In a fit of ambition five months ago at the beach in Casablanca, I downloaded and started Norman Davies’ epic Europe: A History. I’m not sure I’ve eve...moreIn a fit of ambition five months ago at the beach in Casablanca, I downloaded and started Norman Davies’ epic Europe: A History. I’m not sure I’ve ever been quite so proud to click that “I’m Finished” button on my GoodReads update page. On my Kindle, the page count reads upwards of sixteen hundred pages. However, with the opening chapter an easily digestible introduction to the physical and prehistoric beginnings of the cultures that came to be called collectively European, I felt like the book would fly by as quickly as a book with chapters over a hundred pages could. I was wrong. That first chapter is structured, with headings and concise sections of information. Very early on, Davies throws in the trivia blurbs – while the Kindle couldn’t handle the formatting of these sections with much ease, I greatly enjoyed not only the liveliness that these somewhat informal additions of information added, but also the context they provided. Or, rather, the contexts in which they were provided – that is, I enjoyed seeing those bracketed titles over and over again throughout different epics of the book. (For better or for worse, the one that springs to mind first is the “Condom” one – it comes up in the middle ages, later on in the seventeenth or eighteenth century, and then again in the twentieth century.) Not all of them reappear throughout the ages, but the ones that do provide a nice line of progress (or anti-progress, as the case may be) over the centuries. Apart from that first chapter and the numerous brief interruptions that keep it ever so mildly entertaining, the whole middle section turns to mush. He rushes through plenty of the more interesting parts of the Greek and Roman empires (including the civil war) only to harp on for what feels like forever about the Holy Roman Empire. Commendably, he includes much detail about the countries of Eastern Europe. Regrettably, I missed whatever initial introduction there may have been and spent most of the middle of the book confused and bored. I struggled to find the storyline. I only followed the timeline of the Eastern Europe toward the last couple chapters, and at that point, I’m fairly sure it was just excitement about having only a handful (uh, relative term) of pages left. I did enjoy the last two chapters, though – even when he glossed over major events like the tearing down of the Berlin Wall in half a sentence. By the end, I kind of felt like I needed to reread the whole middle part (not any time soon, mind you) because I had grasped the cultures and the personalities in those chapters even with a very hazy background. Davies’ Europe: A History reviewed much of the information I’d learned years ago in AP World History back in high school in almost an equally boring fashion, but the interjectory plates added a bit more interest to a painfully unstructured book.(less)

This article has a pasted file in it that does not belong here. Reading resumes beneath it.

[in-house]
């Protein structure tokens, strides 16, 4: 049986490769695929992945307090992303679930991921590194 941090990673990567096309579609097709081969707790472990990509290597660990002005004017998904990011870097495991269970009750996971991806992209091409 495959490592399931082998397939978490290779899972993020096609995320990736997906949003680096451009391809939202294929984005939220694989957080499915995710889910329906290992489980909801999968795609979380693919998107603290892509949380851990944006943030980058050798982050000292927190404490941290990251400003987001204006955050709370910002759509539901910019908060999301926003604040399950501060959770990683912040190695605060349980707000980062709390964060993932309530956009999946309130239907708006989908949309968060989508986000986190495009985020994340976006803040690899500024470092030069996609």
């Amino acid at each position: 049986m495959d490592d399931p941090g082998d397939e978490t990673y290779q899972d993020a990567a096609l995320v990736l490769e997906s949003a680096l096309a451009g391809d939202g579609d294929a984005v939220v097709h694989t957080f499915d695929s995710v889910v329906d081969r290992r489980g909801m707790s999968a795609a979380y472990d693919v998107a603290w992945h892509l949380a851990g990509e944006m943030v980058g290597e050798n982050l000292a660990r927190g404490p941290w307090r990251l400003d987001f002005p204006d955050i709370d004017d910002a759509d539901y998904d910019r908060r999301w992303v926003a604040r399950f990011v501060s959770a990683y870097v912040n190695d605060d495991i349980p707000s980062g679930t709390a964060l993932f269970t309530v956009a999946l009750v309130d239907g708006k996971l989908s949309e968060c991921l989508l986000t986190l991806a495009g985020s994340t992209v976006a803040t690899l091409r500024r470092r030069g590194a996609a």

I found the style of Chadwick’s writing in this introduction to the philosophy of Saint Augustine easy to understand. (Readability is incredibly impor...moreI found the style of Chadwick’s writing in this introduction to the philosophy of Saint Augustine easy to understand. (Readability is incredibly important to me, especially when reading an aide to a text that’s innately hard to understand.) His structure never became fully clear to me, but the chapters nevertheless avoided rambling. In tracing the classical and non-Christian influences of Augustine, Chadwick details the tenets of the movements (namely Manichaeism and Neo-Platonism, among others) and their short-term and long-term effects on Augustine. He also studies with clarity how he came to internalize and reconcile them in one succinct system of faith. Chadwick does not over-glorify Augustine; even toward the end of the book when relating Augustine’s responses to various controversies, Chadwick doesn’t emphasize that those very works of Augustine’s later years become THE principal writings that shape the formal Christian religion of medieval times. Chadwick balances detailed theology and dense philosophy with more tangible historical events; thus, the reader learns how Augustine developed his thoughts and why he wrote them with such passion.(less)